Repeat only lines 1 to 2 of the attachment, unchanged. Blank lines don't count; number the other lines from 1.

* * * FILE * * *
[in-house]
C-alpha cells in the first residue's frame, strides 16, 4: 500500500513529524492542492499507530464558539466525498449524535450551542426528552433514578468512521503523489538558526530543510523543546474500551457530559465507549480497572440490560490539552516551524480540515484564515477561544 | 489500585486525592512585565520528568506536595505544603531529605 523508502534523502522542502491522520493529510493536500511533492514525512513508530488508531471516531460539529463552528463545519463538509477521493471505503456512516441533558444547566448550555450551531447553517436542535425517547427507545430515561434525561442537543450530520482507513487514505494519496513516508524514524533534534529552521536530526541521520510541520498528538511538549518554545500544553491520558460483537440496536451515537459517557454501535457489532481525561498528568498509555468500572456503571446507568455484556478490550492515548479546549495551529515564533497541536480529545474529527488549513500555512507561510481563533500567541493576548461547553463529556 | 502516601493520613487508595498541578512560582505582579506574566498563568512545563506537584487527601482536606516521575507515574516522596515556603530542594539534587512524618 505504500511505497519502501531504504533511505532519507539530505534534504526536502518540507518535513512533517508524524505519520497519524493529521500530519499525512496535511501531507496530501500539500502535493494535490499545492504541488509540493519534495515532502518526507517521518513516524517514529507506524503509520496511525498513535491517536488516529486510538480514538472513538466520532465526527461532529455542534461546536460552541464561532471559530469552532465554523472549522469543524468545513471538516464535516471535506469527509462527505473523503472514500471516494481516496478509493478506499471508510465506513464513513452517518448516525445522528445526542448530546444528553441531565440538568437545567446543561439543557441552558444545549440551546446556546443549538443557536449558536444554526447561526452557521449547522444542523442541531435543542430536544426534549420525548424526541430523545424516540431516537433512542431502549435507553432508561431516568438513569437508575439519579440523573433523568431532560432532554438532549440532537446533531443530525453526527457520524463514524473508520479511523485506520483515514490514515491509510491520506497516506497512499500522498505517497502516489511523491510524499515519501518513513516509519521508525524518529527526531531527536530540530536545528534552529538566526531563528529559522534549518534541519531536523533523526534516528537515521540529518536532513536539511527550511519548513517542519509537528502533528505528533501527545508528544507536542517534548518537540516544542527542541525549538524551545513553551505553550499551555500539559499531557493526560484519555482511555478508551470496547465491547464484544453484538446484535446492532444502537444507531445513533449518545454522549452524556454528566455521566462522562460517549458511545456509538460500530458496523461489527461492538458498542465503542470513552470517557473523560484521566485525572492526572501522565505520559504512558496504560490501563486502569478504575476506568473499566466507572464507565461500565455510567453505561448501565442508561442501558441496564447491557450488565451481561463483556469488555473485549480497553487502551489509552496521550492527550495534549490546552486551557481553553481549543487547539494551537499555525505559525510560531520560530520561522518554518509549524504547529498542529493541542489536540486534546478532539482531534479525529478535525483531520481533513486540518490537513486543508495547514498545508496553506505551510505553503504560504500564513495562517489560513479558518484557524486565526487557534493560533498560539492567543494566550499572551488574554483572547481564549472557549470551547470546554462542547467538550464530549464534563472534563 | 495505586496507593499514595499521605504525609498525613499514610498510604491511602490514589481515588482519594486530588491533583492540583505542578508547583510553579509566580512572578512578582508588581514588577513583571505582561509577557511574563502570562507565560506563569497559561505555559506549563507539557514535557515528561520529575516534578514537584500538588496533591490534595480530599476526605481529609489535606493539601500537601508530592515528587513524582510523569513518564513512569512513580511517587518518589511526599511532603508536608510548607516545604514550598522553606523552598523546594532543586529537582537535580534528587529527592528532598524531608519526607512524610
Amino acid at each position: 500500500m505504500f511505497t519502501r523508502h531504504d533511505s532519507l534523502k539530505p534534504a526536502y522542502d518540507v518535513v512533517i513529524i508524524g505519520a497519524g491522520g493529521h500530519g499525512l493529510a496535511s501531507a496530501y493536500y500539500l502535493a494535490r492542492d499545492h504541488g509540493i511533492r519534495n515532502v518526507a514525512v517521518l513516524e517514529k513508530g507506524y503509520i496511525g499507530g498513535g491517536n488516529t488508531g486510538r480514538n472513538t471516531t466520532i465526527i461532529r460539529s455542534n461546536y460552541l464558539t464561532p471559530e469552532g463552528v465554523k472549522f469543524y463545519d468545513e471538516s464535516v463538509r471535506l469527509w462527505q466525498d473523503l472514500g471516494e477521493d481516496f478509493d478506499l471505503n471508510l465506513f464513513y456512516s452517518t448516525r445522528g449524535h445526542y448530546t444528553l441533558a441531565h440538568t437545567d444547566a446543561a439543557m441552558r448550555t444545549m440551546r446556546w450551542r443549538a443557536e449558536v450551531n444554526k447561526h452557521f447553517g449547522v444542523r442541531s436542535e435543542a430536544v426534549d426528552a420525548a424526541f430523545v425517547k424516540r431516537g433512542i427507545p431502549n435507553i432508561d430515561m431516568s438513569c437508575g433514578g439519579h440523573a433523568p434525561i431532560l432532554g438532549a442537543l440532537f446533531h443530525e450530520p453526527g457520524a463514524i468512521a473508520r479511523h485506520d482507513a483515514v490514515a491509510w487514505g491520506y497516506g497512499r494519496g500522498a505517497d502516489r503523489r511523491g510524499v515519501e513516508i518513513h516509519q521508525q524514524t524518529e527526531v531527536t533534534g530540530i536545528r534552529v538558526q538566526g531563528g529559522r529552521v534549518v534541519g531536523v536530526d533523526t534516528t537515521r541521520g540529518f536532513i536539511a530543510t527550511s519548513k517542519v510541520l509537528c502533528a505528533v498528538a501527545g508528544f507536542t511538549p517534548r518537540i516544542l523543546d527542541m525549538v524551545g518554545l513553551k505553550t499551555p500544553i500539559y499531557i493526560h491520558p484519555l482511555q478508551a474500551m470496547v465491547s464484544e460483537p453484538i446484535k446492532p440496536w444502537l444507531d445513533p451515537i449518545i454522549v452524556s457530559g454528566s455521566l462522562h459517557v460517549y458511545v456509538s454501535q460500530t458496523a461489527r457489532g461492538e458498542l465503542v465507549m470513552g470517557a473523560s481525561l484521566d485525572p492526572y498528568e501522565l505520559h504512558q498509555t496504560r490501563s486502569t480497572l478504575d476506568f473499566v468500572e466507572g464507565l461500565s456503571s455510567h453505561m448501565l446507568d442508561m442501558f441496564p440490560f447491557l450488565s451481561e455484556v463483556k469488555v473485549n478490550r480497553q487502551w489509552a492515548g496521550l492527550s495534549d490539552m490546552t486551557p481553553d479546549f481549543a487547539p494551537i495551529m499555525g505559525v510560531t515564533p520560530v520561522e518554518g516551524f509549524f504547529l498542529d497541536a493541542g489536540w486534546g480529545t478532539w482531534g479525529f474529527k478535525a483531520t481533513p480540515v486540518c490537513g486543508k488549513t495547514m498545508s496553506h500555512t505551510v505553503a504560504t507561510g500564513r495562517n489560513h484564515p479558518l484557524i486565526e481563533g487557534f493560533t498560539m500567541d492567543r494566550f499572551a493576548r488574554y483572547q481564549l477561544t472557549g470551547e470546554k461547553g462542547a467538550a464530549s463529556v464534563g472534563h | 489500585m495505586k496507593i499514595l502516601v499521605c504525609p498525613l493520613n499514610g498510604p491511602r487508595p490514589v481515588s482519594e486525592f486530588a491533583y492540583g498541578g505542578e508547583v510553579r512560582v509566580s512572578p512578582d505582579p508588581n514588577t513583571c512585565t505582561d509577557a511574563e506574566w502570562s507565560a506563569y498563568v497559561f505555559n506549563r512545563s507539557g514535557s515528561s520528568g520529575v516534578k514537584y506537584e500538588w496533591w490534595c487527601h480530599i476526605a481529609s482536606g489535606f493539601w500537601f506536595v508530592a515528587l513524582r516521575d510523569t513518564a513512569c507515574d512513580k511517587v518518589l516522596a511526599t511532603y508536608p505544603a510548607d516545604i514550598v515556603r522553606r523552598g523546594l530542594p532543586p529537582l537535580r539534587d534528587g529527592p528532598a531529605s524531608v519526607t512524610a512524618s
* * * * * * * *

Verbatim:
[in-house]
C-alpha cells in the first residue's frame, strides 16, 4: 500500500513529524492542492499507530464558539466525498449524535450551542426528552433514578468512521503523489538558526530543510523543546474500551457530559465507549480497572440490560490539552516551524480540515484564515477561544 | 489500585486525592512585565520528568506536595505544603531529605 523508502534523502522542502491522520493529510493536500511533492514525512513508530488508531471516531460539529463552528463545519463538509477521493471505503456512516441533558444547566448550555450551531447553517436542535425517547427507545430515561434525561442537543450530520482507513487514505494519496513516508524514524533534534529552521536530526541521520510541520498528538511538549518554545500544553491520558460483537440496536451515537459517557454501535457489532481525561498528568498509555468500572456503571446507568455484556478490550492515548479546549495551529515564533497541536480529545474529527488549513500555512507561510481563533500567541493576548461547553463529556 | 502516601493520613487508595498541578512560582505582579506574566498563568512545563506537584487527601482536606516521575507515574516522596515556603530542594539534587512524618 505504500511505497519502501531504504533511505532519507539530505534534504526536502518540507518535513512533517508524524505519520497519524493529521500530519499525512496535511501531507496530501500539500502535493494535490499545492504541488509540493519534495515532502518526507517521518513516524517514529507506524503509520496511525498513535491517536488516529486510538480514538472513538466520532465526527461532529455542534461546536460552541464561532471559530469552532465554523472549522469543524468545513471538516464535516471535506469527509462527505473523503472514500471516494481516496478509493478506499471508510465506513464513513452517518448516525445522528445526542448530546444528553441531565440538568437545567446543561439543557441552558444545549440551546446556546443549538443557536449558536444554526447561526452557521449547522444542523442541531435543542430536544426534549420525548424526541430523545424516540431516537433512542431502549435507553432508561431516568438513569437508575439519579440523573433523568431532560432532554438532549440532537446533531443530525453526527457520524463514524473508520479511523485506520483515514490514515491509510491520506497516506497512499500522498505517497502516489511523491510524499515519501518513513516509519521508525524518529527526531531527536530540530536545528534552529538566526531563528529559522534549518534541519531536523533523526534516528537515521540529518536532513536539511527550511519548513517542519509537528502533528505528533501527545508528544507536542517534548518537540516544542527542541525549538524551545513553551505553550499551555500539559499531557493526560484519555482511555478508551470496547465491547464484544453484538446484535446492532444502537444507531445513533449518545454522549452524556454528566455521566462522562460517549458511545456509538460500530458496523461489527461492538458498542465503542470513552470517557473523560484521566485525572492526572501522565505520559504512558496504560490501563486502569478504575476506568473499566466507572464507565461500565455510567453505561448501565442508561442501558441496564447491557450488565451481561463483556469488555473485549480497553487502551489509552496521550492527550495534549490546552486551557481553553481549543487547539494551537499555525505559525510560531520560530520561522518554518509549524504547529498542529493541542489536540486534546478532539482531534479525529478535525483531520481533513486540518490537513486543508495547514498545508496553506505551510505553503504560504500564513495562517489560513479558518484557524486565526487557534493560533498560539492567543494566550499572551488574554483572547481564549472557549470551547470546554462542547467538550464530549464534563472534563 | 495505586496507593499514595499521605504525609498525613499514610498510604491511602490514589481515588482519594486530588491533583492540583505542578508547583510553579509566580512572578512578582508588581514588577513583571505582561509577557511574563502570562507565560506563569497559561505555559506549563507539557514535557515528561520529575516534578514537584500538588496533591490534595480530599476526605481529609489535606493539601500537601508530592515528587513524582510523569513518564513512569512513580511517587518518589511526599511532603508536608510548607516545604514550598522553606523552598523546594532543586529537582537535580534528587529527592528532598524531608519526607512524610